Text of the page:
BerkleeNYC is Berklee College of Music’s new New York home located in the famed Power Station studios. The college initiated upgrades to the studio’s gear soon after acquiring the building last fall and establishing BerkleeNYC. The studio, now known as Power Station at BerkleeNYC, has re-opened and is hosting a variety of recording sessions, from solo artists and small groups to large Broadway cast album recordings.
A recent session featured 40 members of Harlem’s Boys and Girls Harbor, an education-focused organization and member of the Berklee City Music Network. The group spent the day at the studio recording an update of jazz standard “A Night In Tunisia” that features rapping. The students came from 15 area high schools, including Harlem’s Future Leader Institute, MS 171 Patrick Henry Middle School, The Young Leadership School, Harbor Science and Arts Charter School, Amber Charter, and Central Park East 1; Frank Sinatra School of the Arts, and Baccalaureate School for Global Education in Queens; and Manhattan’s Ella Baker, The Spence School, Beacon High School, and Institute for Collaborative Education.
The college recently hosted its first educational program at BerkleeNYC, a day-long intensive songwriting and production master classs conducted by Stephen Webber, executive director of BerkleeNYC, and Pat Pattison, Berklee professor of songwriting and poetry. The facility will remain open through the summer, hosting recording sessions and educational programs that BerkleeNYC envisions as a continuing and expanding series of forward-thinking experiences to collaborate with, inspire, and engage the community.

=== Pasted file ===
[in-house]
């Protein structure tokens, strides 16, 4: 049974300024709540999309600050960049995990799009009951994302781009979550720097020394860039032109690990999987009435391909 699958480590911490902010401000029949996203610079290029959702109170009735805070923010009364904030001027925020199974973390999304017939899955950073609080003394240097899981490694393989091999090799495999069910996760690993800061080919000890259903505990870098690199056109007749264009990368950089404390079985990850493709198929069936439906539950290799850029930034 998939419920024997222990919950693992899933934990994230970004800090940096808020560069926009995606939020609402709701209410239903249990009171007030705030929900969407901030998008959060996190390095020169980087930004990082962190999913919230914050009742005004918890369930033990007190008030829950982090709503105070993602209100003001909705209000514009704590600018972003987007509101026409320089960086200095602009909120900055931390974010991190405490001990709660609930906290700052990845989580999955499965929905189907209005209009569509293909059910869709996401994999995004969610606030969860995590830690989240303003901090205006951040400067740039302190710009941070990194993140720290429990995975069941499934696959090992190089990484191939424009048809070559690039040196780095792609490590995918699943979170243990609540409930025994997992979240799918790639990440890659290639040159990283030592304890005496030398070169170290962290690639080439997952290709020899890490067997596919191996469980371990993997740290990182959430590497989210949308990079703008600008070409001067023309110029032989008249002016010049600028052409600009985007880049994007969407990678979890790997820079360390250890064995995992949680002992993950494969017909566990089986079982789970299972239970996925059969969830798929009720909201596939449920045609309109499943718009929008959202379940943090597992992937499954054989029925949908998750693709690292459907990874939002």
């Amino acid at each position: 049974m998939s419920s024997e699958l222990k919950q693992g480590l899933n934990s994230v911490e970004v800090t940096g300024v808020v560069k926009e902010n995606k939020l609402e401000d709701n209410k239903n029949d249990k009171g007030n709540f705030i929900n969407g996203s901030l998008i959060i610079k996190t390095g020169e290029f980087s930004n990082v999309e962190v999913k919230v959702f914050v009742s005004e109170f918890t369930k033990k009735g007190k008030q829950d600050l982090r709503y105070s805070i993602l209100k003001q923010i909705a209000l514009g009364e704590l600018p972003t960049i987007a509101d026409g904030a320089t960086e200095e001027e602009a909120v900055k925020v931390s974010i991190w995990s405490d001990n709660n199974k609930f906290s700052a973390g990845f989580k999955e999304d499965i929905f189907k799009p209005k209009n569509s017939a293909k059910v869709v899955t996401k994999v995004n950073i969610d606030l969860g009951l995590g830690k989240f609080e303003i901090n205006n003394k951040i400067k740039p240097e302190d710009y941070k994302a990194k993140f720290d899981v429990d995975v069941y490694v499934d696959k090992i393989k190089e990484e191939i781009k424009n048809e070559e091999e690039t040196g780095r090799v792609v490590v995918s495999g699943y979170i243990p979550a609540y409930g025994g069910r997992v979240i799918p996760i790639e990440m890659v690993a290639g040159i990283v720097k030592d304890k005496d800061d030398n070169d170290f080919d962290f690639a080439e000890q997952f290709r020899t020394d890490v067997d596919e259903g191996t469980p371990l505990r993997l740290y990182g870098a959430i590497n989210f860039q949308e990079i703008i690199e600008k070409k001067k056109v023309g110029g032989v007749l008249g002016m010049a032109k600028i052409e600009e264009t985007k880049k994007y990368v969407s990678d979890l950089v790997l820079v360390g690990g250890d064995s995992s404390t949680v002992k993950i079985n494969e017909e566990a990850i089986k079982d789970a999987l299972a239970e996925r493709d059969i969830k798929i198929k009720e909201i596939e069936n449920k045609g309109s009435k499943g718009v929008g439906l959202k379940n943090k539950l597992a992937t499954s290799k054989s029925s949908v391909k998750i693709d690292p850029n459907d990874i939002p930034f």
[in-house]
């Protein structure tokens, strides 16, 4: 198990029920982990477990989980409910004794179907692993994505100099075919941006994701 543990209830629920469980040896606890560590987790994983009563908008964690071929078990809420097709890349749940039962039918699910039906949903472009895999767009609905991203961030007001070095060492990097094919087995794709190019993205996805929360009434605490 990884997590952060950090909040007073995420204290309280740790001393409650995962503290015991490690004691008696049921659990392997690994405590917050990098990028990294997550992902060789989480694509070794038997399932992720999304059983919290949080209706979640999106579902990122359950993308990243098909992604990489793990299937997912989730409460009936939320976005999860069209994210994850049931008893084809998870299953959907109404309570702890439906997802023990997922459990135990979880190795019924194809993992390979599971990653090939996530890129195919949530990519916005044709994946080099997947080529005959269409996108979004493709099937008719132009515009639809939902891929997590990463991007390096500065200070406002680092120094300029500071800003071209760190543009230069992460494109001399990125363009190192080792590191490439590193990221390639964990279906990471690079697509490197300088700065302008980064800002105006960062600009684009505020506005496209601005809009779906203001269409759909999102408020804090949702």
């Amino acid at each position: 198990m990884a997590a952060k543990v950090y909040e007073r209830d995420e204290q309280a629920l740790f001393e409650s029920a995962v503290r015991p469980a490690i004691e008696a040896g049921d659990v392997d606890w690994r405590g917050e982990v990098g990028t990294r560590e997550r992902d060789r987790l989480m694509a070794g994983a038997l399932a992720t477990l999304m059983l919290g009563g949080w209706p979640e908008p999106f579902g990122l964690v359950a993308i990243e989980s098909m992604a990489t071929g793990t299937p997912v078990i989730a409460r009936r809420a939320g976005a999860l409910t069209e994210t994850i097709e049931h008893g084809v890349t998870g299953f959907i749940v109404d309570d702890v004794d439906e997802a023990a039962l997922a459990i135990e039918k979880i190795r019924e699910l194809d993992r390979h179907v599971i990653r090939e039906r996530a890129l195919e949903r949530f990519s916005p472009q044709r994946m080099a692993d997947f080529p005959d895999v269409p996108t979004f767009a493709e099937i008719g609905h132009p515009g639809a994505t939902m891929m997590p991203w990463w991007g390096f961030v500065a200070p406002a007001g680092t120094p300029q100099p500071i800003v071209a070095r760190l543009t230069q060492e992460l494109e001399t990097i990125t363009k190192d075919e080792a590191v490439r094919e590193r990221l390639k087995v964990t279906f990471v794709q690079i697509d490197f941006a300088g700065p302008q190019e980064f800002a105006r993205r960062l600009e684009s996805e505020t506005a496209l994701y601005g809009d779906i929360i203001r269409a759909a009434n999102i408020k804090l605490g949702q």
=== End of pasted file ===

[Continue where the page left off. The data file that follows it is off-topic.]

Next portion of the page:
Upcoming events include a music video production workshop conducted by Nick Clark Productions; a modern songwriting camp led by Bonnie Hayes, Berklee chair of songwriting, and Kara DioGuardi, hit songwriter and former American Idol judge; a jazz workshop and recording session led by Joe Lovano, Gary Burton jazz chair in performance; and Music of the African Diaspora, led by Nedelka Prescod, associate professor of ensembles. The programs will be open to the public.
BerkleeNYC will close in August to undergo major renovations that are currently planned to take one year. In addition to the gear upgrades, renovations include building infrastructure such as adding an elevator and street level entrance. A black box theater, video control room, and virtual reality laboratory are planned for the lower level. The second floor will see ensemble rehearsal classrooms added, and the common areas throughout the building will be revamped to feature museum quality exhibits celebrating the history of New York’s recorded music scene. BerkleeNYC plans to reopen permanently in the fall of 2019.
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